The writer is resident editor of The News in Peshawar.
It wasn’t major news when Dr Shakeel Afridi was arrested on May 23, 2011 in Peshawar because much later his value to the United States became known when its officials started criticising his arrest. Dr Afridi was driving home to Peshawar’s posh Hayatabad town from Khyber Agency, where he served as the head of the health department, when personnel of Pakistan’s premier intelligence agency got hold of him at the Karkhano Market famous for smuggled foreign goods. As happens in such cases, he was taken to a secret destination never to be seen and heard as long as his powerful captors wished.
Dr Afridi’s whereabouts were unknown for exactly a year until May 23, 2012 when he was shifted to the Peshawar Central Prison after his conviction in the court of Assistant Political Agent and Additional District Magistrate Nasir Khan, of Bara subdivision in Khyber Agency on four counts of anti-state activities for providing financial and medical assistance to the proscribed Lashkar-i-Islam militant group. Belonging to the Malikdinkhel Afridi tribe in Bara, he was jailed for 33 years and fined Rs320, 000 on the basis of a crime committed in the tribal areas. His address of detention is now known and the treason charges against him have been made public.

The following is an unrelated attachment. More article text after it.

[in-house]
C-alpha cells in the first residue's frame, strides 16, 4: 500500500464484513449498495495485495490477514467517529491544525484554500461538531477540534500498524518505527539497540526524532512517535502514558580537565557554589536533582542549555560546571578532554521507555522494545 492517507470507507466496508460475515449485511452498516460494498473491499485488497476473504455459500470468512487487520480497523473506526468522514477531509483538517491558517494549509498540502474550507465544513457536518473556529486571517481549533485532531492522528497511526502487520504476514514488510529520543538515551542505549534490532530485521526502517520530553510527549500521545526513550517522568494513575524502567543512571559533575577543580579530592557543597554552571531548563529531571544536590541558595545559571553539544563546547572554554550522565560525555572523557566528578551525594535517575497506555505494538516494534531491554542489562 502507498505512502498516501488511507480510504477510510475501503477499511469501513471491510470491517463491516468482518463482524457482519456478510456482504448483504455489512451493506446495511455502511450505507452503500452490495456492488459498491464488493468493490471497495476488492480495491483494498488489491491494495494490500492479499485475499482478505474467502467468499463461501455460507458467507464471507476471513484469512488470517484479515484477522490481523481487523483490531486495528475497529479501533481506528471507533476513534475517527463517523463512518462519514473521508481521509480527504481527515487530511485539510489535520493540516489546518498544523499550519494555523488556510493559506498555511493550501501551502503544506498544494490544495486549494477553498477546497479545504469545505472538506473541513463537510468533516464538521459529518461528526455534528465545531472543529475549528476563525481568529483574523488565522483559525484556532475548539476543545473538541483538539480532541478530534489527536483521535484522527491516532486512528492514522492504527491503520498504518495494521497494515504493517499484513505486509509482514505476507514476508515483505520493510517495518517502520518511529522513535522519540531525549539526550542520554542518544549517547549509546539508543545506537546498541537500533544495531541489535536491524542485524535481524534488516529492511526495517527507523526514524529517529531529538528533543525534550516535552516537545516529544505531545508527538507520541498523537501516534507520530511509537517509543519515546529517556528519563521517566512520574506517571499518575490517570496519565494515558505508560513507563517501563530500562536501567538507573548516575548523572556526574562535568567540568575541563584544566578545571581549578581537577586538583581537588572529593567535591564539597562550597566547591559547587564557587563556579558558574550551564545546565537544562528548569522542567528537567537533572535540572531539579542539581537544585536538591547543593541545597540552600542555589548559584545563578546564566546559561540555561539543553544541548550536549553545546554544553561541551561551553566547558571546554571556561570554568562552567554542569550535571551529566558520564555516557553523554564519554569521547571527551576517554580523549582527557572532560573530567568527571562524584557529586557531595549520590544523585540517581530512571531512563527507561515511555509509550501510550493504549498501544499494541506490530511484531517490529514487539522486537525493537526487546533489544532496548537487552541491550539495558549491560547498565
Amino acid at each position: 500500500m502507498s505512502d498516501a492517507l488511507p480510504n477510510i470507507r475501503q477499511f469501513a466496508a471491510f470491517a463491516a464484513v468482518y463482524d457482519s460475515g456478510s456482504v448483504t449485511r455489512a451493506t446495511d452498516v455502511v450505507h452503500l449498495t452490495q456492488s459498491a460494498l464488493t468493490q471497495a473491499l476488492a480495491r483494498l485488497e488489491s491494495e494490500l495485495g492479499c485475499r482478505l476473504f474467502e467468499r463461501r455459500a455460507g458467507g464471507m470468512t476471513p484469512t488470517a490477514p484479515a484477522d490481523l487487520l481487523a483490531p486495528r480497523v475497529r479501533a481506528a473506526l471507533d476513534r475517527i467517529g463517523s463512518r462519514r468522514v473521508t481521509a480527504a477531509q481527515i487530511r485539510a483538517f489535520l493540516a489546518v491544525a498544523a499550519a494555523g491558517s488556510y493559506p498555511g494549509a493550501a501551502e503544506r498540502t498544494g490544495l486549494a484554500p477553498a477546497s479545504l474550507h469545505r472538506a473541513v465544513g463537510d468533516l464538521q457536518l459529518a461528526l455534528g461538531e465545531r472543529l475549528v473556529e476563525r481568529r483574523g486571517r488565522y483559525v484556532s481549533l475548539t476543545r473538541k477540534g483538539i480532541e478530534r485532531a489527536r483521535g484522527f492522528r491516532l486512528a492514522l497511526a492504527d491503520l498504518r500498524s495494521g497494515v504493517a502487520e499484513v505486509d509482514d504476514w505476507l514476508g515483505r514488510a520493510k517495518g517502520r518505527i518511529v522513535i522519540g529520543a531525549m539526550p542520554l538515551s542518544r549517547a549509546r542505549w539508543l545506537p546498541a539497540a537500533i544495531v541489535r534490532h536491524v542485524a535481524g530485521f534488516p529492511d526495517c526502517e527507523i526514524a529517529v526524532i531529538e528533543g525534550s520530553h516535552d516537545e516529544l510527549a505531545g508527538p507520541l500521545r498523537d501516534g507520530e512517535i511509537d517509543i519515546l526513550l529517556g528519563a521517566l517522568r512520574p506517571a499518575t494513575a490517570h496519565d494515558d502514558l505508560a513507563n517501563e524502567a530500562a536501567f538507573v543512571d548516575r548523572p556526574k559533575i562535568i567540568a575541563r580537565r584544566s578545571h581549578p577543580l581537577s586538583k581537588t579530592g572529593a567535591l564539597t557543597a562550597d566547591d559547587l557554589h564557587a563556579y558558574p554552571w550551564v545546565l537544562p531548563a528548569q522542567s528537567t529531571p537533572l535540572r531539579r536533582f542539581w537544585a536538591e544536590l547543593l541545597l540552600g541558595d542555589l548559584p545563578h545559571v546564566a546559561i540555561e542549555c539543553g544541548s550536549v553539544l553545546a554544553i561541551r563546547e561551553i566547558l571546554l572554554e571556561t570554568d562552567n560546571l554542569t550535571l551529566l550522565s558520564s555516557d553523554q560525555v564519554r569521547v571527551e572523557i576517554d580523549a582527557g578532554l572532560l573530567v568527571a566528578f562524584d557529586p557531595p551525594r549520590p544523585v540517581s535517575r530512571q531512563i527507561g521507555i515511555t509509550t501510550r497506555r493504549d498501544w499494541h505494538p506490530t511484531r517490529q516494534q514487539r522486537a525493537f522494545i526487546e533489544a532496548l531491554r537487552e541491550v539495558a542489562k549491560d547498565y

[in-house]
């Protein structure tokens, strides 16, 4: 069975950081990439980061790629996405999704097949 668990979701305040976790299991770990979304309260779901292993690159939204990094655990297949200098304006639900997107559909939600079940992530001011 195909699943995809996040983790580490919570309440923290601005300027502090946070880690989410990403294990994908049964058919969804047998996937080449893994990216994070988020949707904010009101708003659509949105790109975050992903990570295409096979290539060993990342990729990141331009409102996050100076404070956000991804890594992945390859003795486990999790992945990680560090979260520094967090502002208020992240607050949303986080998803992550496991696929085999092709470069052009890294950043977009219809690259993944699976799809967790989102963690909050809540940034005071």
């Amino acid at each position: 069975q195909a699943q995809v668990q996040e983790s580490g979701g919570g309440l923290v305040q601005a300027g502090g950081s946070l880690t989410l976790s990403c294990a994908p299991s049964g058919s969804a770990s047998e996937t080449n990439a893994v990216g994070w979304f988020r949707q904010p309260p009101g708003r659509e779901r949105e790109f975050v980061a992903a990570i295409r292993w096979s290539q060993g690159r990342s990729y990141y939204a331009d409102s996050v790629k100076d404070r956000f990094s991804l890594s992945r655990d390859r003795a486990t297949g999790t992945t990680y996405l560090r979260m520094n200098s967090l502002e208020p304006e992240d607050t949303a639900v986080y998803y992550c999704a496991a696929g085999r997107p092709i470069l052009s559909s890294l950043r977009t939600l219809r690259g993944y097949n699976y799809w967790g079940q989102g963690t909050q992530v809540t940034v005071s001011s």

However, he may not remain for long at the Peshawar Central Prison as it is considered vulnerable in terms of its security. The ANP-PPP coalition government in Khyber Pakhtunkhwa, embarrassed and still smarting from the biggest jailbreak in Pakistan’s history when 384 prisoners escaped from the new prison in Bannu on April 15 following an attack by Tehrik-i-Taliban Pakistan (TTP) militants, is uncomfortable keeping Dr Afridi at the Peshawar Central Prison or any other prison in the province due to a host of reasons. It has already requested the federal government to shift him out of Khyber Pakhtunkhwa.
The provincial government fears he could be killed by the militants being held at the Peshawar Central Prison or poisoned. Government officials have also expressed concern that the Americans could attempt a clandestine operation to free him. This is interesting because many Pakistanis have started believing after the May 2, 2011 raid by the US Special Forces in Abbottabad in which Osama bin Laden was killed that the Americans would stop at nothing to launch unilateral attacks in Pakistan to achieve their objectives. Liberating Dr Afridi would earn popularity in the year of the presidential election for President Barack Obama in the US just like the Abbottabad raid because the Pakistani doctor has been made into a hero by the American officials and media.